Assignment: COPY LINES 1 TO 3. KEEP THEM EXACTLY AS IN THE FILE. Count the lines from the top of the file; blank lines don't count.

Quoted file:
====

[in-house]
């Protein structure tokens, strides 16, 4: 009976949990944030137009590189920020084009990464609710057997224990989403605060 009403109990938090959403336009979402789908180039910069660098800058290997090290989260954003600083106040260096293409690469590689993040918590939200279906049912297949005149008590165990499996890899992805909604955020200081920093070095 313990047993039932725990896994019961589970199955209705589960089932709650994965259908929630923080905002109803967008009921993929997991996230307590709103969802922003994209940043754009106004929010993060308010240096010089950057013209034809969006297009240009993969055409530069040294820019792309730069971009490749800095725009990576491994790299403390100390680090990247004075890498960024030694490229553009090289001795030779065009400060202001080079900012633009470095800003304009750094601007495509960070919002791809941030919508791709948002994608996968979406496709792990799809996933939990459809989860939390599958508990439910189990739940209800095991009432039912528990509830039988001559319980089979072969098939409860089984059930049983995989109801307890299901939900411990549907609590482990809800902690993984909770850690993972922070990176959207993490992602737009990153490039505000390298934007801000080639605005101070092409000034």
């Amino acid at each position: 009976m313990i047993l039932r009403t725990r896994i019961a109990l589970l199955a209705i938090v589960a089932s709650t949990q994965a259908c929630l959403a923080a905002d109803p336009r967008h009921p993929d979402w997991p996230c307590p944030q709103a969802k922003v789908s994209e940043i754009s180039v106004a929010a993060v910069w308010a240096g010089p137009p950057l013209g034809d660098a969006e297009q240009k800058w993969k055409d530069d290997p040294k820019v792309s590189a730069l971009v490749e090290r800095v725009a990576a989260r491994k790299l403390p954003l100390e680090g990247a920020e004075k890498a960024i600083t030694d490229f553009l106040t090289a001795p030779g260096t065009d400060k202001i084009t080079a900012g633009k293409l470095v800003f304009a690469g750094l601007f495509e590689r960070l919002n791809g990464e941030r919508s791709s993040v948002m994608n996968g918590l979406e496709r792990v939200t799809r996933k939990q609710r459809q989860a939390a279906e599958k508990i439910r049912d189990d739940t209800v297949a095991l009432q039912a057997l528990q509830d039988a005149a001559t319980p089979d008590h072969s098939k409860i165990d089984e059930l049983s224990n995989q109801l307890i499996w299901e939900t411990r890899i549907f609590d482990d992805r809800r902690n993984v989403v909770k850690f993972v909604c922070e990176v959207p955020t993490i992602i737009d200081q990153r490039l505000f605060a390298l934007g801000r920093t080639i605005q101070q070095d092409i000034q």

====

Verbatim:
[in-house]
């Protein structure tokens, strides 16, 4: 009976949990944030137009590189920020084009990464609710057997224990989403605060 009403109990938090959403336009979402789908180039910069660098800058290997090290989260954003600083106040260096293409690469590689993040918590939200279906049912297949005149008590165990499996890899992805909604955020200081920093070095 313990047993039932725990896994019961589970199955209705589960089932709650994965259908929630923080905002109803967008009921993929997991996230307590709103969802922003994209940043754009106004929010993060308010240096010089950057013209034809969006297009240009993969055409530069040294820019792309730069971009490749800095725009990576491994790299403390100390680090990247004075890498960024030694490229553009090289001795030779065009400060202001080079900012633009470095800003304009750094601007495509960070919002791809941030919508791709948002994608996968979406496709792990799809996933939990459809989860939390599958508990439910189990739940209800095991009432039912528990509830039988001559319980089979072969098939409860089984059930049983995989109801307890299901939900411990549907609590482990809800902690993984909770850690993972922070990176959207993490992602737009990153490039505000390298934007801000080639605005101070092409000034």
């Amino acid at each position: 009976m313990i047993l039932r009403t725990r896994i019961a109990l589970l199955a209705i938090v589960a089932s709650t949990q994965a259908c929630l959403a923080a905002d109803p336009r967008h009921p993929d979402w997991p996230c307590p944030q709103a969802k922003v789908s994209e940043i754009s180039v106004a929010a993060v910069w308010a240096g010089p137009p950057l013209g034809d660098a969006e297009q240009k800058w993969k055409d530069d290997p040294k820019v792309s590189a730069l971009v490749e090290r800095v725009a990576a989260r491994k790299l403390p954003l100390e680090g990247a920020e004075k890498a960024i600083t030694d490229f553009l106040t090289a001795p030779g260096t065009d400060k202001i084009t080079a900012g633009k293409l470095v800003f304009a690469g750094l601007f495509e590689r960070l919002n791809g990464e941030r919508s791709s993040v948002m994608n996968g918590l979406e496709r792990v939200t799809r996933k939990q609710r459809q989860a939390a279906e599958k508990i439910r049912d189990d739940t209800v297949a095991l009432q039912a057997l528990q509830d039988a005149a001559t319980p089979d008590h072969s098939k409860i165990d089984e059930l049983s224990n995989q109801l307890i499996w299901e939900t411990r890899i549907f609590d482990d992805r809800r902690n993984v989403v909770k850690f993972v909604c922070e990176v959207p955020t993490i992602i737009d200081q990153r490039l505000f605060a390298l934007g801000r920093t080639i605005q101070q070095d092409i000034q």